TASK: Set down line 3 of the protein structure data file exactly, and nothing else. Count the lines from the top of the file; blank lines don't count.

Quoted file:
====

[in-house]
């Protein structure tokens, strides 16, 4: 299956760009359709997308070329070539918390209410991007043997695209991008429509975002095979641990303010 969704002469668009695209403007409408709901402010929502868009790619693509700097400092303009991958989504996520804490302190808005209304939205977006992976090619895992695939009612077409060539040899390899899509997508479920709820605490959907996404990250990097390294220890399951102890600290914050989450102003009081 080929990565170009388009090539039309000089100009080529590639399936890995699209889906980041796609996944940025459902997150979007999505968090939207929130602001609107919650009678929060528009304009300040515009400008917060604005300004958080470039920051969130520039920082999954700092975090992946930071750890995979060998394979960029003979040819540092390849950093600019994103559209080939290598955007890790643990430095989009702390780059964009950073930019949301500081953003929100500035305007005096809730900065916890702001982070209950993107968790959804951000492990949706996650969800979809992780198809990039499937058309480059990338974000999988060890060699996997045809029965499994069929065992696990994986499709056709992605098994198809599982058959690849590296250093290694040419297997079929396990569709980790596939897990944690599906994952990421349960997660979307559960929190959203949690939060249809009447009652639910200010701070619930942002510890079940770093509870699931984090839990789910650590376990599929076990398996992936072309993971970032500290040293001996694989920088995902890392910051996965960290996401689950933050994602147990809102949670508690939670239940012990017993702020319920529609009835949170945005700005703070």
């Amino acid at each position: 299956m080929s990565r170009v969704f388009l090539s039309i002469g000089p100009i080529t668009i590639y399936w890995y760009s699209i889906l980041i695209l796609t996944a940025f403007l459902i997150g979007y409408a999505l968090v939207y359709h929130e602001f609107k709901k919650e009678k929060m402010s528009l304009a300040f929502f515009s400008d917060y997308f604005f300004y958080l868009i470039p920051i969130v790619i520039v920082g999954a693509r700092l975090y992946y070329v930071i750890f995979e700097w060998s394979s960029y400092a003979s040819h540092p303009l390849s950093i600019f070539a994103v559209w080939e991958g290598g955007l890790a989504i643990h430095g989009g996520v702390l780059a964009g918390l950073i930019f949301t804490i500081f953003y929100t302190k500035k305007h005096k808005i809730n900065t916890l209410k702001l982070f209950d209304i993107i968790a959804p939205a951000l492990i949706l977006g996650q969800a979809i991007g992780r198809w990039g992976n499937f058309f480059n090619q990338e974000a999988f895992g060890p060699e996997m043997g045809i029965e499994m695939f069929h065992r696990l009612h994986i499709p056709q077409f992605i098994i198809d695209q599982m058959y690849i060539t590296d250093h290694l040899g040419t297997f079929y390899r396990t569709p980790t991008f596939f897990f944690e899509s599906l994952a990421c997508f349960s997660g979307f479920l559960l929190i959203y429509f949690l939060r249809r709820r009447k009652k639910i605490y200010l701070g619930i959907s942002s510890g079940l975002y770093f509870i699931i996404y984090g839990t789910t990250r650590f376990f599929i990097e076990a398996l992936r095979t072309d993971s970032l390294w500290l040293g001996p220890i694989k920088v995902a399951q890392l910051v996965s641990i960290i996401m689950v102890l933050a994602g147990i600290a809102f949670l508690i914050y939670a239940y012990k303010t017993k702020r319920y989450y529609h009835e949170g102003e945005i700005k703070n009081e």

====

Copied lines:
């Amino acid at each position: 299956m080929s990565r170009v969704f388009l090539s039309i002469g000089p100009i080529t668009i590639y399936w890995y760009s699209i889906l980041i695209l796609t996944a940025f403007l459902i997150g979007y409408a999505l968090v939207y359709h929130e602001f609107k709901k919650e009678k929060m402010s528009l304009a300040f929502f515009s400008d917060y997308f604005f300004y958080l868009i470039p920051i969130v790619i520039v920082g999954a693509r700092l975090y992946y070329v930071i750890f995979e700097w060998s394979s960029y400092a003979s040819h540092p303009l390849s950093i600019f070539a994103v559209w080939e991958g290598g955007l890790a989504i643990h430095g989009g996520v702390l780059a964009g918390l950073i930019f949301t804490i500081f953003y929100t302190k500035k305007h005096k808005i809730n900065t916890l209410k702001l982070f209950d209304i993107i968790a959804p939205a951000l492990i949706l977006g996650q969800a979809i991007g992780r198809w990039g992976n499937f058309f480059n090619q990338e974000a999988f895992g060890p060699e996997m043997g045809i029965e499994m695939f069929h065992r696990l009612h994986i499709p056709q077409f992605i098994i198809d695209q599982m058959y690849i060539t590296d250093h290694l040899g040419t297997f079929y390899r396990t569709p980790t991008f596939f897990f944690e899509s599906l994952a990421c997508f349960s997660g979307f479920l559960l929190i959203y429509f949690l939060r249809r709820r009447k009652k639910i605490y200010l701070g619930i959907s942002s510890g079940l975002y770093f509870i699931i996404y984090g839990t789910t990250r650590f376990f599929i990097e076990a398996l992936r095979t072309d993971s970032l390294w500290l040293g001996p220890i694989k920088v995902a399951q890392l910051v996965s641990i960290i996401m689950v102890l933050a994602g147990i600290a809102f949670l508690i914050y939670a239940y012990k303010t017993k702020r319920y989450y529609h009835e949170g102003e945005i700005k703070n009081e």